The first track here, ‘Very Friendly’, vocalizes the events of the Moors Murders and introduces Genesis P-Orridge’s talent as a reporter of the grotesque – at times coming close to newsreader calm before stutters, yelps and moans push the track out into the realms of psychiatric disturbance. The music piles on the aggression, the entire record barely relents in its application of volume, arrhythmic pulses and snarls of static.
It’s interesting contrasting these recordings with TG’s offerings even as soon as the Second Annual Report to see how much more assured, controlled and diabolically effective the band became. While, on the surface, there are clear similarities to tunes like ‘Slug Bait’ or ‘Zyklon B Zombie’, TG’s albums became rapidly more sophisticated constructions laid out with deliberate premeditation while this is simply a roar.
Certain moments in music, like the Sex Pistols at the Manchester Free Trade Hall, are spoken of as catalysts, the kinds of events that made everyone want to have a go. Well, TG birthed an entire genre and some people have had respectable careers just copying this one side of TG’s sound. This record shows where it all began, shows the group inhabiting their own fully-formed aesthetic from day one, show as well how much they would still change and advance over the years to come.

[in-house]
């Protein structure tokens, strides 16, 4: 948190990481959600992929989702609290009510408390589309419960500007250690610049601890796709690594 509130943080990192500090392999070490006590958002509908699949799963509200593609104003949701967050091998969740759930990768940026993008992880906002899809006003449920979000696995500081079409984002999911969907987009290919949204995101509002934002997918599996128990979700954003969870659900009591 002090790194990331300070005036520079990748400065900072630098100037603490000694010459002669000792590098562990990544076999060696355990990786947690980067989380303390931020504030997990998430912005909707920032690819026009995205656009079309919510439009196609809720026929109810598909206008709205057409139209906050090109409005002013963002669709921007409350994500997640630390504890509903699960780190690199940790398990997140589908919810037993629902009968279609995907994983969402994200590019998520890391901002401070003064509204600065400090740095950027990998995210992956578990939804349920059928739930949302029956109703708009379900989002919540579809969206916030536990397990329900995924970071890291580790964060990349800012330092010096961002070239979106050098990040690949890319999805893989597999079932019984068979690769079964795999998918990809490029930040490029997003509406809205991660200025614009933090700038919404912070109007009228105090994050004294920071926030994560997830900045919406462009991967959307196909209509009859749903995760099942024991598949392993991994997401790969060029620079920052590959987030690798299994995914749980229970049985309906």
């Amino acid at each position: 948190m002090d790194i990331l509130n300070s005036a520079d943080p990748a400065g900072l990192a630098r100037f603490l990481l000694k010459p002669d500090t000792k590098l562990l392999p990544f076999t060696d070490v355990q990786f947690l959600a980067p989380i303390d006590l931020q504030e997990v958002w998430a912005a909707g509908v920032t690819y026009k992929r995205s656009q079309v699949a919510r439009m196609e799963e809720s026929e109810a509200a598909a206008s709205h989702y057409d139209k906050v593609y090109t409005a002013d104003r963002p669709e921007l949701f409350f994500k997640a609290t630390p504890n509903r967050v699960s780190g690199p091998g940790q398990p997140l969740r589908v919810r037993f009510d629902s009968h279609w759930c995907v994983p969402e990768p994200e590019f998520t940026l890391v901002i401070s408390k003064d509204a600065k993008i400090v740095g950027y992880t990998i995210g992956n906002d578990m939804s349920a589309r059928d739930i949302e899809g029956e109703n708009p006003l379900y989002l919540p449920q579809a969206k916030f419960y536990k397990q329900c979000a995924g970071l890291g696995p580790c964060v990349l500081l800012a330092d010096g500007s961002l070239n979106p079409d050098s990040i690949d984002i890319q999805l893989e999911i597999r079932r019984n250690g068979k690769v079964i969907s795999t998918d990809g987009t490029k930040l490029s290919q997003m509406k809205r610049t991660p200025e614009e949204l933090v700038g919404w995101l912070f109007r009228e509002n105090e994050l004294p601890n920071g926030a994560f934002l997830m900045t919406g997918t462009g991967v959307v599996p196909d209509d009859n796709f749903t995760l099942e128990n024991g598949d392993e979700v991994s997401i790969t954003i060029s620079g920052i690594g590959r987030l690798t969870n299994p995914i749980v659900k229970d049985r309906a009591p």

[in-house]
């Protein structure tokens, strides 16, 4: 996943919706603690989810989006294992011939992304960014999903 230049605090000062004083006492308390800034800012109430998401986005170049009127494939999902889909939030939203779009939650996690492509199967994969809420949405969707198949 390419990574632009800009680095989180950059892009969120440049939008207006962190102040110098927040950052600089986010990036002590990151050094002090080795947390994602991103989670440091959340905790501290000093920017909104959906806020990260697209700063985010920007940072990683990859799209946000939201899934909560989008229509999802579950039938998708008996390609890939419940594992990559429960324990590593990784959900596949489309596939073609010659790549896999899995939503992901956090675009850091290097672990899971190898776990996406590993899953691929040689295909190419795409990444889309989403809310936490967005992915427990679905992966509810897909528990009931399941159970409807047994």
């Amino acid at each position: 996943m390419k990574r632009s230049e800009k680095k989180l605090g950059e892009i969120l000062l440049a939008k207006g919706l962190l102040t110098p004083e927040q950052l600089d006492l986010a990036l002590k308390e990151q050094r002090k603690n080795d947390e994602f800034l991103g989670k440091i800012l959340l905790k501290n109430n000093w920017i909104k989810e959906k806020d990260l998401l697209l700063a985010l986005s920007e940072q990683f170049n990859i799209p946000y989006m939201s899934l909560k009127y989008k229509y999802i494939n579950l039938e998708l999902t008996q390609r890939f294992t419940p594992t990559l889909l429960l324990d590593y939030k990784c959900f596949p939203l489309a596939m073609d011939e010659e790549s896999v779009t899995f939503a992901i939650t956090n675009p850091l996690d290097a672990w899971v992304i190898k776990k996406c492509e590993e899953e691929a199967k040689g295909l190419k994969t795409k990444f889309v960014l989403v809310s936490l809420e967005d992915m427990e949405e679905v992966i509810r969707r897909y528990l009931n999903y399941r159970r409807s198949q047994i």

The Second Annual Report of Throbbing Gristle
(Industrial Records, 1977)
The album that established Throbbing Gristle’s reputation as perverse noiseniks with an unseemly interest in the seedy side of life, the Second Annual Report is still a difficult listen today. The album consists of a three part suite called ‘Slug Bait’, then a four parter called ‘Maggot Death’ – they’re all so different it doesn’t really fit thinking of them as multiple interpretations of two songs.
‘Slug Bait Live at the ICA, London’ describes the disemboweling of a pregnant woman and the emasculation of her husband. ‘Slug Bait Live at Brighton’ features a police recording of a peadophile explaining how he had intended to rape a ten year old then chose to beat her head in instead. ‘Maggot Death’ is less explicitly gross, more into pummeling electronics, but still finds time for a full minute featuring a DJ snarling at an unimpressed audience. The soundtrack to ‘After Cease to Exist’ is ostensibly the gentlest piece on the record – a stirring soundscape of echoing silence and creaking fauna.
The rug is then pulled from beneath your feet – as it usually is when it comes to TG – by the title’s overt reference to the Charles Manson composition ‘Cease to Exist.’ The lyrics to that song, in retrospect, were the dirtiness within the hippy dream – a song about abandoning oneself to love wreathed in calls to submit to the will of the singer, to become nothing beneath adoration of someone else. That uncomfortable double-entendre might just as easily have been written to set the tone for the entire TG mission; the endless binding of clean and unclean.
D.O.A. The Third and Final Report of Throbbing Gristle
(Industrial Records, 1978)